Monday, November 19, 2012

Tips for first year law students - build your "technical" skills

The blog Attorney@Work has started a new 3-part series on advice to first year law students. In the first installment, Goodwin Procter's director of professional development Scott Westfahl talks about the need for students to build their "technical" and legal skills.

Here are specific things Westfahl says associates can do to develop their legal and technical skills.

  • Seek out evaluations. Young attorneys need to pay attention, ask questions and be proactive about seeking out feedback on their work. Don’t wait for your formal evaluation to see how you’re performing or even for a senior associate or a partner to offer their assessment more informally. Be direct and ask them what you’re doing right and what you need to improve. In the 1980s New York City Mayor Ed Koch constantly asked his constituency a question that became his slogan: “How’m I doin’?” Using your own voice and line of inquiry, you should be asking the same thing.
  • The big picture is everything. Show interest in the client and the legal problem beyond the narrow scope of the assignment you’ve been given. That way, when there’s the opportunity to talk to the senior associate or partner with whom you’re working, you can engage him or her. “Get more context about the substantive area of law and how it applies to the clients’ problems,” Westfahl says. “Now that you’ve gone beyond legal doctrinal study in law school, you’re applying that doctrine and you want to understand the broader context.”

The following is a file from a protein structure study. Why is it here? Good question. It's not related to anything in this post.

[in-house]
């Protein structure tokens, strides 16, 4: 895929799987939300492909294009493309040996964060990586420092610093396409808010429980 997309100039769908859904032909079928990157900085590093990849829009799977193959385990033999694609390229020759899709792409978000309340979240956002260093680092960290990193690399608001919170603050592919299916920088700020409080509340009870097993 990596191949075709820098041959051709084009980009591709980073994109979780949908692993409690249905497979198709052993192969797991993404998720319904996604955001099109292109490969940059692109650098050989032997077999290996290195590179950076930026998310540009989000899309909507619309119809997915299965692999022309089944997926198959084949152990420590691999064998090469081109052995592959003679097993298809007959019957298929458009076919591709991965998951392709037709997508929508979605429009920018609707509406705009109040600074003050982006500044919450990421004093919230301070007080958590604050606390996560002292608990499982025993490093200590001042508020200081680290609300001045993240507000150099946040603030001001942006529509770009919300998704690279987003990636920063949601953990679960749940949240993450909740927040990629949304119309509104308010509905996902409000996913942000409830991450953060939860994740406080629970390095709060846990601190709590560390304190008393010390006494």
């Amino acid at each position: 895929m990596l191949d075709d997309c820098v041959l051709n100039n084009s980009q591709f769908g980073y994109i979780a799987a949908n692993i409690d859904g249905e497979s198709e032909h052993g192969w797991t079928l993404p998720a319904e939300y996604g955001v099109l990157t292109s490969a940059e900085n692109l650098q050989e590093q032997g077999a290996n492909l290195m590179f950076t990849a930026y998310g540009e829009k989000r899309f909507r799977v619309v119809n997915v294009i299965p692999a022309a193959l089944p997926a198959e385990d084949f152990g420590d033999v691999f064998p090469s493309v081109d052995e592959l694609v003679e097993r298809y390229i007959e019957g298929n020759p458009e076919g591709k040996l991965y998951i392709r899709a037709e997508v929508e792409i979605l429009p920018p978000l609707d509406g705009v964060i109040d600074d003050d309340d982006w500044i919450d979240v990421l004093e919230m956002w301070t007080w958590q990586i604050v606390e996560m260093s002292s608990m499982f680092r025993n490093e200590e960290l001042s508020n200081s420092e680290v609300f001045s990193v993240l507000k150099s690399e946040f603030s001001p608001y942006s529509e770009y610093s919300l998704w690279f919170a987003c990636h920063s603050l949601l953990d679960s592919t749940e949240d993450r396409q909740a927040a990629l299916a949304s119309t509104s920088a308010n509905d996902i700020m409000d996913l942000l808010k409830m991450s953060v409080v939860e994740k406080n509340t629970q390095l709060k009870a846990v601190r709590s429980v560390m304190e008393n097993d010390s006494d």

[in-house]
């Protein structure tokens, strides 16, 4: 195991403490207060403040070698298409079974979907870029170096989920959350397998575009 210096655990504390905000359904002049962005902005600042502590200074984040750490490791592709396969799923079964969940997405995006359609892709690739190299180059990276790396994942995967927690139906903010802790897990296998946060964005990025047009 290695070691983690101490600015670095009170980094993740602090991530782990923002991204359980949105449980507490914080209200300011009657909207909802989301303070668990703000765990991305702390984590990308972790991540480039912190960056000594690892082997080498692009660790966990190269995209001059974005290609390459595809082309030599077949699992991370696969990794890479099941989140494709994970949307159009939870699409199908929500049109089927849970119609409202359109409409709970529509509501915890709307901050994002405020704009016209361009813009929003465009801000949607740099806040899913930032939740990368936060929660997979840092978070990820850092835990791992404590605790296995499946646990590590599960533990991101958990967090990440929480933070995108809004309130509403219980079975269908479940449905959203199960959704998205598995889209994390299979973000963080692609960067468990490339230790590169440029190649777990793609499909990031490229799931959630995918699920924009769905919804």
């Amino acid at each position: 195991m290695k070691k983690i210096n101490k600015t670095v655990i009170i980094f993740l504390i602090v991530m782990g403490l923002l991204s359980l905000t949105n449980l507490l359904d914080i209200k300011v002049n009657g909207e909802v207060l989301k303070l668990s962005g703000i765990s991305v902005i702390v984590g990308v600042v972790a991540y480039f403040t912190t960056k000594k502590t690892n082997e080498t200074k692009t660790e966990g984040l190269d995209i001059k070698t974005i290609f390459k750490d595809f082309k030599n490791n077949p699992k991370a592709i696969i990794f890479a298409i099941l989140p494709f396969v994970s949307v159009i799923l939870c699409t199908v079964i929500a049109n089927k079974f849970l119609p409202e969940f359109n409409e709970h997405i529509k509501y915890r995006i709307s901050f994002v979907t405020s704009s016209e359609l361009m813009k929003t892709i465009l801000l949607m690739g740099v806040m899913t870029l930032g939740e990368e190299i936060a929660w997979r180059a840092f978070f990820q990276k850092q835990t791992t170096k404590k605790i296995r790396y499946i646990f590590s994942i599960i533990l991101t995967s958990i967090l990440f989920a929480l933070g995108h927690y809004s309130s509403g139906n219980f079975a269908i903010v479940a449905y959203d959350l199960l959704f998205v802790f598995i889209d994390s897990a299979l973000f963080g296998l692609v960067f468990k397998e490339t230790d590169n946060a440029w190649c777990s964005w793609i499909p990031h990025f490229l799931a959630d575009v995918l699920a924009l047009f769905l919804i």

• Stay ahead of the game. Once you gain this context, you need to anticipate what’s coming next in a case or matter. “Partners often say, ‘I look for the associate who tries to think two steps ahead,’” Westfahls says. “’They don’t always get it right but I want them to try to anticipate what I need and what the clients need, and I really appreciate that.’” It’s these associates, he adds, who get more of the coaching and mentoring time because the partners feel it’s worth it. And the associates’ development of technical skills is accelerated in that kind of learning environment.

Continue reading here.

(jbl).

http://lawprofessors.typepad.com/legal_skills/2012/11/tips-for-first-year-law-students-build-your-technical-skills.html

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